The future of the restaurant industry is hard to imagine, but the National Restaurant Association (NRA) worked with a group of futurists to see how the future of convenient food will likely look based on the industry’s trajectory and the expansion of technology.
NRA partnered with Foresight Alliance, a team of futurists who help companies build long-term business plans with scientific methods and deep research.
Within the delivery and convenience space, they found six key things to watch in the next 10 years of innovation and how to think about them strategically in a section of the Restaurant Industry 2030 report titled: The Disruptors.
- The Intelligent Restaurant
By 2030, the report authors project, information technology will permeate restaurants every which way from internet-of-things sensors measuring the environment, and Alexa, Siri and all the other AI bots will integrate further into operations. Such AI assistants could plug directly into the restaurant’s IT infrastructure or exist within the restaurant.
Why does this matter? This means the technology updates won’t slow down this decade. If anything, they’ll speed up. But knowing how deep AI and other technology will penetrate the restaurant of the future gives the industry a nice framework to think through when investing in new technology. While there are only a few brands exploring AI right now, that will change, and it’s important to have key restaurant systems digitized and connection-friendly for when this stuff becomes important.
- Virtual Kitchens
It’s not news to Food On Demand readers, but virtual restaurants will only continue growing to meet the demands for extreme convenience. The report’s authors believe the non-traditional kitchen setup will also evolve over time along with other technology and dietary desires.
The assembled futurists believe there will be an increase of virtual kitchens serving as a base for off-premises deliveries , but they will also lean into the next generation of foodservice. As consumers’ dietary preferences and needs continue to change, there’s potential for commissary-like kitchens supporting more direct-to-consumer food at scales larger than individual meals.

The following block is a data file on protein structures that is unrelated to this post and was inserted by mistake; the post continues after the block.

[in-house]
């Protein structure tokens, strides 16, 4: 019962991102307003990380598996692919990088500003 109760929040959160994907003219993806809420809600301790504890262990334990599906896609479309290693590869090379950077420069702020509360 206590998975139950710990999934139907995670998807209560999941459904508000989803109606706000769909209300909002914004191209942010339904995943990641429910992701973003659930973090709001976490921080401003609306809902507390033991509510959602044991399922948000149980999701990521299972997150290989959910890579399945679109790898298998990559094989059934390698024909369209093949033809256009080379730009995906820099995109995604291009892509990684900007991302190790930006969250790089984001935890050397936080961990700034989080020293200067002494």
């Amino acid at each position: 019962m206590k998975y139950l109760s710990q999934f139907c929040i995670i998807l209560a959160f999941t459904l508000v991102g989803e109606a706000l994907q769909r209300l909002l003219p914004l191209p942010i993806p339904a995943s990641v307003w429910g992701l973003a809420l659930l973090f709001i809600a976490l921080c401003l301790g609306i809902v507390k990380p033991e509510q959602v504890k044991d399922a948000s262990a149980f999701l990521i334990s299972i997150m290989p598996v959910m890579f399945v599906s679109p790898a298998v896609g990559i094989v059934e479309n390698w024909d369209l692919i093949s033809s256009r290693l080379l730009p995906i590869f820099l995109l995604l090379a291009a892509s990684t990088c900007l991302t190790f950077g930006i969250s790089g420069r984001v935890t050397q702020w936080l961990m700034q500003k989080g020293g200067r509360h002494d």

Why does this matter? It changes the entire idea of what a kitchen really is and the kind of efficiency it could reach. Huge batch orders made in a commissary (maybe by robots) could go right to the consumer instead of a kiosk or restaurant, even meals for the whole week for further efficiency. It also means brands need to be even more relevant either to reach customers without the perks of signs or foot traffic, or to compete with growing competitors with radically different economics.
- Autonomous Vehicles
Nothing will change delivery more than automated vehicles, whenever they finally go mainstream. The change will come in two ways, first, automation will continue to change the last-mile challenge. The sidewalk bots and bike-lane delivery vehicles will only become more sophisticated, travel further and become engrained in people’s lives. With autonomous vehicles (AVs) moving people around too, the potential for sharing your taxi with a sandwich and fries becomes more likely.
Why does this matter? It means there are facility changes coming at some point. Does that mean a covered AV bay? Maybe, but between here and there, thinking through updates with bots and automated cars in mind is a smart idea. The potential for truly driverless cars means those highway-adjacent locations and easy access could be more important than ever for non-drivers to get off, buy a meal and get back on the road quickly.
- Big Tech Effect
Already, big tech is reshaping foodservice, but the gallop of unicorns won’t end soon. The authors of the report see a future where big tech further expands as the demand for convenience and unique experiences grows. They predict more brands without a traditional food background will start to penetrate foodservice. Maybe Netflix rolls out a dinner and a movie product, or Amazon suggests adding a Whole Foods-prepared meal to your next-day order.
Why does this matter? It could be a huge opportunity for foodservice brands to partner with big tech’s scale at a local level by supporting those new paths to dinner. Or it could be added competitive pressure from deeply penetrated platform brands as they stretch further along the end-to-end consumer journey.
See more futurist predictions and other statistics in the NRA report, Restaurant Industry 2030.